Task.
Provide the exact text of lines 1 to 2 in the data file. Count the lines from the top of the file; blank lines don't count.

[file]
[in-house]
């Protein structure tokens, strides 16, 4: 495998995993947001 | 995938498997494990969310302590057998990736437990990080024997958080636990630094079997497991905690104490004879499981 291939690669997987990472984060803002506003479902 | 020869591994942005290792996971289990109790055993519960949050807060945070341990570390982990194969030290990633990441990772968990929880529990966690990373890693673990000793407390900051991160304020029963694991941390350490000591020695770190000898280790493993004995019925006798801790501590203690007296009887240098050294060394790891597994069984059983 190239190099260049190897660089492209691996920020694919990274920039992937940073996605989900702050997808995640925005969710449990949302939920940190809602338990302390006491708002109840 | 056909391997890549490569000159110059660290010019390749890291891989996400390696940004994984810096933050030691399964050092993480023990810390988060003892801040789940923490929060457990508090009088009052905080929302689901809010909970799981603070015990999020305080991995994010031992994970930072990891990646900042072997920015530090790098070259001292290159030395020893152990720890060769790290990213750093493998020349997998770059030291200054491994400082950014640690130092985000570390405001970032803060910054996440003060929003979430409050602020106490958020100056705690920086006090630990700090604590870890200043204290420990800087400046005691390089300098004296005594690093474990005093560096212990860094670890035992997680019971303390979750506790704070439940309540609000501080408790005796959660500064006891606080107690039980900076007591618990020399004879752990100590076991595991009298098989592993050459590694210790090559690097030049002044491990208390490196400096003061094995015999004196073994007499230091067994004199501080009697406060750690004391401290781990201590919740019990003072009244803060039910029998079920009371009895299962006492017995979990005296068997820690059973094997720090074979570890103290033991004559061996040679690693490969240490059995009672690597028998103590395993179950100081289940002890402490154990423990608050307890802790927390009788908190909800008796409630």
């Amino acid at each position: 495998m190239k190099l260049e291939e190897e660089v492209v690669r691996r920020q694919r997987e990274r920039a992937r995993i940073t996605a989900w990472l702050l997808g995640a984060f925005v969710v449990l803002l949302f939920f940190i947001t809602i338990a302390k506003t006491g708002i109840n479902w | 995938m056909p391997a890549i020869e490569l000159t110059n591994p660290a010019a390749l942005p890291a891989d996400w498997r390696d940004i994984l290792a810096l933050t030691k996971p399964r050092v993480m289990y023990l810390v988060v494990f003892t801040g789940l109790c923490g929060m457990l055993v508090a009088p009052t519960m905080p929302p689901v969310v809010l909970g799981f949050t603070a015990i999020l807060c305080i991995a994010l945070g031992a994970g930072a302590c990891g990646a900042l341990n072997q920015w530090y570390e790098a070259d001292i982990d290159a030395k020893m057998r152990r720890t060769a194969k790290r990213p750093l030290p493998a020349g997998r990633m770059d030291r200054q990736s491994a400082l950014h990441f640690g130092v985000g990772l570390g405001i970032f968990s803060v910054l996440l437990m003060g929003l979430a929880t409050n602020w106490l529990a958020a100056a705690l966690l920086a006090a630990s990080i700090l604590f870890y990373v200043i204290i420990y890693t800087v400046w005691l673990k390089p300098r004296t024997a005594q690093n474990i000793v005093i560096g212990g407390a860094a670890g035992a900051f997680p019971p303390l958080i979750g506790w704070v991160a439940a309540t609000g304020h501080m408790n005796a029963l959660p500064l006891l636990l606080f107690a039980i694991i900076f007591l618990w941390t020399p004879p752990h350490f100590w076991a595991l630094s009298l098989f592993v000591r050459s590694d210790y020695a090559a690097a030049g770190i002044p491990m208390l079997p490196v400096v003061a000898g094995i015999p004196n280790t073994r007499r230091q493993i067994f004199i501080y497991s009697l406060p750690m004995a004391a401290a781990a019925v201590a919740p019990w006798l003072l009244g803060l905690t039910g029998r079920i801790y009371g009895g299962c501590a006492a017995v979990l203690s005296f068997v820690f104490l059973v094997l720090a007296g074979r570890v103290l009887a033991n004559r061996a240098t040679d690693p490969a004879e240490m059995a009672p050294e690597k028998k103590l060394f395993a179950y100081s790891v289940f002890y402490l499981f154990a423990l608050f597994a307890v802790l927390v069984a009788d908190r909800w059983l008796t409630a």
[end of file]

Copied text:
[in-house]
């Protein structure tokens, strides 16, 4: 495998995993947001 | 995938498997494990969310302590057998990736437990990080024997958080636990630094079997497991905690104490004879499981 291939690669997987990472984060803002506003479902 | 020869591994942005290792996971289990109790055993519960949050807060945070341990570390982990194969030290990633990441990772968990929880529990966690990373890693673990000793407390900051991160304020029963694991941390350490000591020695770190000898280790493993004995019925006798801790501590203690007296009887240098050294060394790891597994069984059983 190239190099260049190897660089492209691996920020694919990274920039992937940073996605989900702050997808995640925005969710449990949302939920940190809602338990302390006491708002109840 | 056909391997890549490569000159110059660290010019390749890291891989996400390696940004994984810096933050030691399964050092993480023990810390988060003892801040789940923490929060457990508090009088009052905080929302689901809010909970799981603070015990999020305080991995994010031992994970930072990891990646900042072997920015530090790098070259001292290159030395020893152990720890060769790290990213750093493998020349997998770059030291200054491994400082950014640690130092985000570390405001970032803060910054996440003060929003979430409050602020106490958020100056705690920086006090630990700090604590870890200043204290420990800087400046005691390089300098004296005594690093474990005093560096212990860094670890035992997680019971303390979750506790704070439940309540609000501080408790005796959660500064006891606080107690039980900076007591618990020399004879752990100590076991595991009298098989592993050459590694210790090559690097030049002044491990208390490196400096003061094995015999004196073994007499230091067994004199501080009697406060750690004391401290781990201590919740019990003072009244803060039910029998079920009371009895299962006492017995979990005296068997820690059973094997720090074979570890103290033991004559061996040679690693490969240490059995009672690597028998103590395993179950100081289940002890402490154990423990608050307890802790927390009788908190909800008796409630």